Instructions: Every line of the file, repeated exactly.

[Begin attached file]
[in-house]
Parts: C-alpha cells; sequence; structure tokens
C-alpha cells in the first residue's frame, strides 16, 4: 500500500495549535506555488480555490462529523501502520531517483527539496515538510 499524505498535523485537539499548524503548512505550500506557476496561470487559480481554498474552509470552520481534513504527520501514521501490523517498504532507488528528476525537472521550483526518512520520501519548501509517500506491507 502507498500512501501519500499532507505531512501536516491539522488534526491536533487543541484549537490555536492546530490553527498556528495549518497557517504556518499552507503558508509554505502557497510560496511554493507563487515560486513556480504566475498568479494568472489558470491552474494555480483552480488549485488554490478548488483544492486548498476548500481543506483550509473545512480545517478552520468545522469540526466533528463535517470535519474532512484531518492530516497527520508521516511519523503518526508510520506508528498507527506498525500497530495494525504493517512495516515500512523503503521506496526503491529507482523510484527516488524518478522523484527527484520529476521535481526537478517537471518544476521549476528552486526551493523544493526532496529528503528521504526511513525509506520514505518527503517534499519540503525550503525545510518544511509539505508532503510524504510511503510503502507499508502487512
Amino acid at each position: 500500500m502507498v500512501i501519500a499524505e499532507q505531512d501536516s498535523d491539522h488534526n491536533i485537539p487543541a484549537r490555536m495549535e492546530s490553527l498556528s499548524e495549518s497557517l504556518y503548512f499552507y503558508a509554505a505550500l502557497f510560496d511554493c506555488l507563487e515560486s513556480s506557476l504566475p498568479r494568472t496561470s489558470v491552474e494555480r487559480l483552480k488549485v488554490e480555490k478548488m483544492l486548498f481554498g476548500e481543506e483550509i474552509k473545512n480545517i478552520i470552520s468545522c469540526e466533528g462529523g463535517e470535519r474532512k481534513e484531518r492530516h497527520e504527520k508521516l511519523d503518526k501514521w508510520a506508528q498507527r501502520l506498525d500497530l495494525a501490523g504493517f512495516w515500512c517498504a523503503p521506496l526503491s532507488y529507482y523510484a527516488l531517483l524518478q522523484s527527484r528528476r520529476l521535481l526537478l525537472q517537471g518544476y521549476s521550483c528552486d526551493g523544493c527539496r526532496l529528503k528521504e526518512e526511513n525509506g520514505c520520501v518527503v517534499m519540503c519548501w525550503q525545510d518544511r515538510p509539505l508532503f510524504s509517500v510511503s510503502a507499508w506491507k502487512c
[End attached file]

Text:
[in-house]
Parts: C-alpha cells; sequence; structure tokens
C-alpha cells in the first residue's frame, strides 16, 4: 500500500495549535506555488480555490462529523501502520531517483527539496515538510 499524505498535523485537539499548524503548512505550500506557476496561470487559480481554498474552509470552520481534513504527520501514521501490523517498504532507488528528476525537472521550483526518512520520501519548501509517500506491507 502507498500512501501519500499532507505531512501536516491539522488534526491536533487543541484549537490555536492546530490553527498556528495549518497557517504556518499552507503558508509554505502557497510560496511554493507563487515560486513556480504566475498568479494568472489558470491552474494555480483552480488549485488554490478548488483544492486548498476548500481543506483550509473545512480545517478552520468545522469540526466533528463535517470535519474532512484531518492530516497527520508521516511519523503518526508510520506508528498507527506498525500497530495494525504493517512495516515500512523503503521506496526503491529507482523510484527516488524518478522523484527527484520529476521535481526537478517537471518544476521549476528552486526551493523544493526532496529528503528521504526511513525509506520514505518527503517534499519540503525550503525545510518544511509539505508532503510524504510511503510503502507499508502487512
Amino acid at each position: 500500500m502507498v500512501i501519500a499524505e499532507q505531512d501536516s498535523d491539522h488534526n491536533i485537539p487543541a484549537r490555536m495549535e492546530s490553527l498556528s499548524e495549518s497557517l504556518y503548512f499552507y503558508a509554505a505550500l502557497f510560496d511554493c506555488l507563487e515560486s513556480s506557476l504566475p498568479r494568472t496561470s489558470v491552474e494555480r487559480l483552480k488549485v488554490e480555490k478548488m483544492l486548498f481554498g476548500e481543506e483550509i474552509k473545512n480545517i478552520i470552520s468545522c469540526e466533528g462529523g463535517e470535519r474532512k481534513e484531518r492530516h497527520e504527520k508521516l511519523d503518526k501514521w508510520a506508528q498507527r501502520l506498525d500497530l495494525a501490523g504493517f512495516w515500512c517498504a523503503p521506496l526503491s532507488y529507482y523510484a527516488l531517483l524518478q522523484s527527484r528528476r520529476l521535481l526537478l525537472q517537471g518544476y521549476s521550483c528552486d526551493g523544493c527539496r526532496l529528503k528521504e526518512e526511513n525509506g520514505c520520501v518527503v517534499m519540503c519548501w525550503q525545510d518544511r515538510p509539505l508532503f510524504s509517500v510511503s510503502a507499508w506491507k502487512c